|2002||Lewis Pugh Fan Club/Cape Long Distance Swim Assoc.||13||07|
|2005||Brian Allen (Zimbabwe)||11||55|
|2005||Queens Park (4 person Relay)||10||07|
|2005||Epping Forest Flotsam (Relay) SA/UK||13||17|
|2006||Bruce Salt (Namibia)||13||46|
|2010||Aquamen (Relay) Raymond and Nicholas Basson, Dominic Haworth, Jonty Harbinson||13||10|
|2012||Herman van der Westhuizen||11||25|
|2014||Otto Thaning (aged 73 - in 2017 holder of oldest swimmer record)||12||53|
|Warren Mills, Chris Reardon, Anton Truter, Wayne Delboux,Garreth Ball,Steve Bartel|
The recorded history of long distance swimming in southern Africa probably started at the Cape, where the Cape Long Distance Swimming Association manages such events today. Henry Hooper is best known as the first swimmer to complete the Robben Island crossing. The motive for such swims was often gambling, as gambling on swimming feats was an old tradition in England - although this aspect is not always reported.
In 1988 Belgium swimmer Annemie Landmeteres completed the first crossing of False Bay.
Another legend of Cape Long distance swimming is former Western province butterflyer Steve Klugman, who also crossed False Bay and also holds the records for a number of Robben Island crossings. Below with Barend Nortje on the right.
Barend with Steve Klugman
Man breaks record for 34km False Bay swim
A Cape Town swimmer has broken an 18-year record for the swim across False Bay from Rooi Els Point to Miller's Point and become only the fourth person to have completed the 34-kilometre distance.
Barend Nortje, 33, finished in 9 hours and 17 minutes, breaking Belgian swimmer Annemie Landmeters's record of 9.56, set in 1989.
Nortje, who has swum the English Channel, braved difficult weather and the sharks of False Bay during the swim, said Peter Bales, chairperson of the Cape Long Distance Association.
He had been "waiting for weeks for suitable weather", Bales said.
"It was an outstanding swim - he was looking very good."
The swim has been attempted 20 times, with Landmeters being the first to complete it. The others were South African swimmer Steven Klugman in 2004 and Carina Bruwer, of Cape Town, last year.
Since 2004, the association has used the electronic Shark Shield, attached to the swimmer's support boat.
Today the most internationally famous long distance swimmer from cape Town is undoubtedly Lewis Pugh. He wrote the following about swimming around Cape point:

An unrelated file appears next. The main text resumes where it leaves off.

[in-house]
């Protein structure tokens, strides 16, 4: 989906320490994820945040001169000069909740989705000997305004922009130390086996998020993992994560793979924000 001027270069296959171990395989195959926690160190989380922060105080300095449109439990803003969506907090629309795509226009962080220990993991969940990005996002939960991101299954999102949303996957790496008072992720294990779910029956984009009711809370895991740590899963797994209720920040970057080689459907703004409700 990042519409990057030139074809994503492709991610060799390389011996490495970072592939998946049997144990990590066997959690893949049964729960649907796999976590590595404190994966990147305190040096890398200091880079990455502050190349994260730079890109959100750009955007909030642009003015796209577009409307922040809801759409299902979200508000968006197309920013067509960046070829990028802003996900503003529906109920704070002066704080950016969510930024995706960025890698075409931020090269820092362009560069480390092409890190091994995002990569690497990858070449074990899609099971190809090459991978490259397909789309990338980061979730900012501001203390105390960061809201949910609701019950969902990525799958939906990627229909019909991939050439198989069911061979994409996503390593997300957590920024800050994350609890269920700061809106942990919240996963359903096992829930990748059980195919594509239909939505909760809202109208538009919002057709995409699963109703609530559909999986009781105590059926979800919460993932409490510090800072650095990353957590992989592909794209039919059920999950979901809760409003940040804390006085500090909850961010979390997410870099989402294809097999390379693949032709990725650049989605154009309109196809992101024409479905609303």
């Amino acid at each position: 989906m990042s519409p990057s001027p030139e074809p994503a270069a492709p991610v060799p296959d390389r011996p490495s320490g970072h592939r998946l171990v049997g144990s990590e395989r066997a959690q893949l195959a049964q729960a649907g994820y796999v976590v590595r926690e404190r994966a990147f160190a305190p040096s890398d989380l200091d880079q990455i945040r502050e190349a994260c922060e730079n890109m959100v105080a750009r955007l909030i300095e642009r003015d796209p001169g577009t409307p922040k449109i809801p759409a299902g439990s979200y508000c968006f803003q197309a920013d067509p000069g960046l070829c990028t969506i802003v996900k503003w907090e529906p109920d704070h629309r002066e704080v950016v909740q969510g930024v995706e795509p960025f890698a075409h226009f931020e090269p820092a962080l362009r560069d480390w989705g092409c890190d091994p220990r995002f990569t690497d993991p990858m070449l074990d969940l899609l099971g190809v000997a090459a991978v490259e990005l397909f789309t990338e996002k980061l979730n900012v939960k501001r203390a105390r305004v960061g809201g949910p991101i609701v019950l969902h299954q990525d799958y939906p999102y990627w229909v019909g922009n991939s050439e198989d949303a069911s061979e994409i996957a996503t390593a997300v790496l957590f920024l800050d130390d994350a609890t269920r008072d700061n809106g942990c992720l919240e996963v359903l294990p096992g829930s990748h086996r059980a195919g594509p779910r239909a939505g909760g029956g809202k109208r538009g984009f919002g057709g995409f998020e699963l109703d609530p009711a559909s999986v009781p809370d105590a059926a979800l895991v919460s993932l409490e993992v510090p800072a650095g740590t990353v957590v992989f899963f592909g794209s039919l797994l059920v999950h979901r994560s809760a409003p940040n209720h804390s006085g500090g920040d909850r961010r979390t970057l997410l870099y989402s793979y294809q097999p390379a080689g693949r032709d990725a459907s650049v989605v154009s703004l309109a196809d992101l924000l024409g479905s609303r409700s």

The fact that the Cape of Good Hope has two very different waters on either side – icy cold and often unforgiving on the Atlantic, and warm and generous in False Bay – makes it the most perfect place in the world for an endurance swimmer to train.
One of my most memorable swims was the rounding of the Cape of Good Hope I did with three friends in 2004. Tony Sellmeyer, Gillian Atwood, Kevin Andersson and I swam the 12 kilometers from a little beach called Neptune’s Dairy, around Cape Point to Buffels Bay. It took us just over 3 hours, and just after the start we were buzzed by a Great White Shark. I say ‘buzzed’ because of the energy we all felt as it torpedoed by underneath us – I’m not sure that the creature even registered that we were there, but we were certainly acutely aware of him! We could have chosen to give up the swim then and there, but we elected to push on. And stick very close to each other.
Yach pak 30km se yswater aan
Theodore Yach, een van Suid-Afrika se legendariese kouewater en langafstand-swemmers berei hom tans voor vir ‘n 29.5km dag lange swemstryd in die ysige Atlantiese-seewater van Kaapstad.
'Madman' conquers False Bay
Cape Argus - February 16, 2004. A Cape Town swimmer braved choppy seas and strong winds to become the first South African to swim across False Bay.
Steve Klugman, 39, of Sea Point, has already swum to and from Robben Island and crossed the English Channel. Yesterday he completed the 34km between Rooi Els and Miller's Point in 14 hours and 15 minutes.
And why did he do it? "I am mad in the head. I am insane."
This is only the second time that anyone has completed the swim from Rooi Els to Miller's Point. Belgian Annemie Landmeters completed the swim in the 1980s.
Klugman began swimming when he was six years old, but started taking long-distance swimming seriously about three years ago. "I've wanted to do this for for a long time. I thought yesterday was a good day, but it was actually the wrong day to do it."
Conditions were "atrocious" because the sea was choppy and the strong wind disorientated him.
"It was not that bad when I started, but after four and a half hours the conditions deteriorated. I should have given up then."
He said if he had attempted the swim on a good day it would only have taken nine and a half hours.
Despite the tough swim, Klugman was elated when it was successfully over.
"It is fantastic and I am glad I've done it."
And would he do it again? "Never. For those who are looking at doing it, good luck!"
The swim raised funds for the Red Cross Children's Hospital and was made possible by Master Currency.